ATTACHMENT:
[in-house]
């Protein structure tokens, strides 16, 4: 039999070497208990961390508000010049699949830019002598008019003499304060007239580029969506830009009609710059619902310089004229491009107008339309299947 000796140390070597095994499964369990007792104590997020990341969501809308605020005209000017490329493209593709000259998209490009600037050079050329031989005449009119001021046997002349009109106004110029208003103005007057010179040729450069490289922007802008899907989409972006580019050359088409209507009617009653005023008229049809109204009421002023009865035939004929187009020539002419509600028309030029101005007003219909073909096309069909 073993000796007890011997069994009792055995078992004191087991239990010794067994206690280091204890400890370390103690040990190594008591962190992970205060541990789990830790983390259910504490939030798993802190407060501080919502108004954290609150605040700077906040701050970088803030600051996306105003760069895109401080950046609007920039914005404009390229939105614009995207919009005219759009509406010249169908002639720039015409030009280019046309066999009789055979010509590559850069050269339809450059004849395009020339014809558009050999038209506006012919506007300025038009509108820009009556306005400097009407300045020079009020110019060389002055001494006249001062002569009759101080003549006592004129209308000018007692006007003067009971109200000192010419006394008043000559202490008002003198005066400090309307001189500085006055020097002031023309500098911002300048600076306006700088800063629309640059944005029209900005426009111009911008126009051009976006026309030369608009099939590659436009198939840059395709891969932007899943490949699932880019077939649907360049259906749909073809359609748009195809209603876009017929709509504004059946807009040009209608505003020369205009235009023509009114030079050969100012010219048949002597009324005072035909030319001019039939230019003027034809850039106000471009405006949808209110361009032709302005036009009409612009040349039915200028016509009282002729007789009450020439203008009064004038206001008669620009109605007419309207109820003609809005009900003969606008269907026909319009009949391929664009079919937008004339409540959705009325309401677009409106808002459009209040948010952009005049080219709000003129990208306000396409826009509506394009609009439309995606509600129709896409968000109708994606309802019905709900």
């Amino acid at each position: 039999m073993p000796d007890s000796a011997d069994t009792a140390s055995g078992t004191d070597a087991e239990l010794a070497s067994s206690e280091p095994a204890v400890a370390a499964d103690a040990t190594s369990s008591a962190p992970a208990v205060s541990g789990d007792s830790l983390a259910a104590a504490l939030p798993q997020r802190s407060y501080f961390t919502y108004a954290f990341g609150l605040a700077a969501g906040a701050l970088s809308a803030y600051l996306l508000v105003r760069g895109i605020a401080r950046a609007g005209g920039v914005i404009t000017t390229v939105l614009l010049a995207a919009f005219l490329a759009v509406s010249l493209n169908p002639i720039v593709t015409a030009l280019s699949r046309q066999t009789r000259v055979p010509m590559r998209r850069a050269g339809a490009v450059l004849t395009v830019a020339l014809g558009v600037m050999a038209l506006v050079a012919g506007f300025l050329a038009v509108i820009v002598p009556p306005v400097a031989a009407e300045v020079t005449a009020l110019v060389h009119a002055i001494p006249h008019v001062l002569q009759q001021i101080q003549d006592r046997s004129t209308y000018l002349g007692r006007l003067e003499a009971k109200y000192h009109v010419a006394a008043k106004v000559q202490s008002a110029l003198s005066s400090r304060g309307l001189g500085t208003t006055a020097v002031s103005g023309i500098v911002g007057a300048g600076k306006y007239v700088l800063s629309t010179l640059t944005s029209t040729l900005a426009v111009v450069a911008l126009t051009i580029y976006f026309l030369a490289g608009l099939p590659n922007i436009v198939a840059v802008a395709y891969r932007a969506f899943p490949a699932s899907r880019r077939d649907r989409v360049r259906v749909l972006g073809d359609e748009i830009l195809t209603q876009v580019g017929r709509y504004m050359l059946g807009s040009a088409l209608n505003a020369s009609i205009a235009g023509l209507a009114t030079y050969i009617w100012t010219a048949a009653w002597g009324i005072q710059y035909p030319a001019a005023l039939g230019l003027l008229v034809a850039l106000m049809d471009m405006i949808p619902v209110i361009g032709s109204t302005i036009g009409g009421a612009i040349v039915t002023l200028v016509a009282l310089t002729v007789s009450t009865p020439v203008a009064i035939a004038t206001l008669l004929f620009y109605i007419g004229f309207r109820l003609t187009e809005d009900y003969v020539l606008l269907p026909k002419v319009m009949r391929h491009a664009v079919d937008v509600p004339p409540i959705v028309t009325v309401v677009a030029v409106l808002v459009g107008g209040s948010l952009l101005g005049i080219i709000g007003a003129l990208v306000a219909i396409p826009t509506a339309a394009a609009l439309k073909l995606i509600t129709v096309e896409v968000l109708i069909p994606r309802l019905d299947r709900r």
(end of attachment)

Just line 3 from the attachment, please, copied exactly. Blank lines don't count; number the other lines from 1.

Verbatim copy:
């Amino acid at each position: 039999m073993p000796d007890s000796a011997d069994t009792a140390s055995g078992t004191d070597a087991e239990l010794a070497s067994s206690e280091p095994a204890v400890a370390a499964d103690a040990t190594s369990s008591a962190p992970a208990v205060s541990g789990d007792s830790l983390a259910a104590a504490l939030p798993q997020r802190s407060y501080f961390t919502y108004a954290f990341g609150l605040a700077a969501g906040a701050l970088s809308a803030y600051l996306l508000v105003r760069g895109i605020a401080r950046a609007g005209g920039v914005i404009t000017t390229v939105l614009l010049a995207a919009f005219l490329a759009v509406s010249l493209n169908p002639i720039v593709t015409a030009l280019s699949r046309q066999t009789r000259v055979p010509m590559r998209r850069a050269g339809a490009v450059l004849t395009v830019a020339l014809g558009v600037m050999a038209l506006v050079a012919g506007f300025l050329a038009v509108i820009v002598p009556p306005v400097a031989a009407e300045v020079t005449a009020l110019v060389h009119a002055i001494p006249h008019v001062l002569q009759q001021i101080q003549d006592r046997s004129t209308y000018l002349g007692r006007l003067e003499a009971k109200y000192h009109v010419a006394a008043k106004v000559q202490s008002a110029l003198s005066s400090r304060g309307l001189g500085t208003t006055a020097v002031s103005g023309i500098v911002g007057a300048g600076k306006y007239v700088l800063s629309t010179l640059t944005s029209t040729l900005a426009v111009v450069a911008l126009t051009i580029y976006f026309l030369a490289g608009l099939p590659n922007i436009v198939a840059v802008a395709y891969r932007a969506f899943p490949a699932s899907r880019r077939d649907r989409v360049r259906v749909l972006g073809d359609e748009i830009l195809t209603q876009v580019g017929r709509y504004m050359l059946g807009s040009a088409l209608n505003a020369s009609i205009a235009g023509l209507a009114t030079y050969i009617w100012t010219a048949a009653w002597g009324i005072q710059y035909p030319a001019a005023l039939g230019l003027l008229v034809a850039l106000m049809d471009m405006i949808p619902v209110i361009g032709s109204t302005i036009g009409g009421a612009i040349v039915t002023l200028v016509a009282l310089t002729v007789s009450t009865p020439v203008a009064i035939a004038t206001l008669l004929f620009y109605i007419g004229f309207r109820l003609t187009e809005d009900y003969v020539l606008l269907p026909k002419v319009m009949r391929h491009a664009v079919d937008v509600p004339p409540i959705v028309t009325v309401v677009a030029v409106l808002v459009g107008g209040s948010l952009l101005g005049i080219i709000g007003a003129l990208v306000a219909i396409p826009t509506a339309a394009a609009l439309k073909l995606i509600t129709v096309e896409v968000l109708i069909p994606r309802l019905d299947r709900r």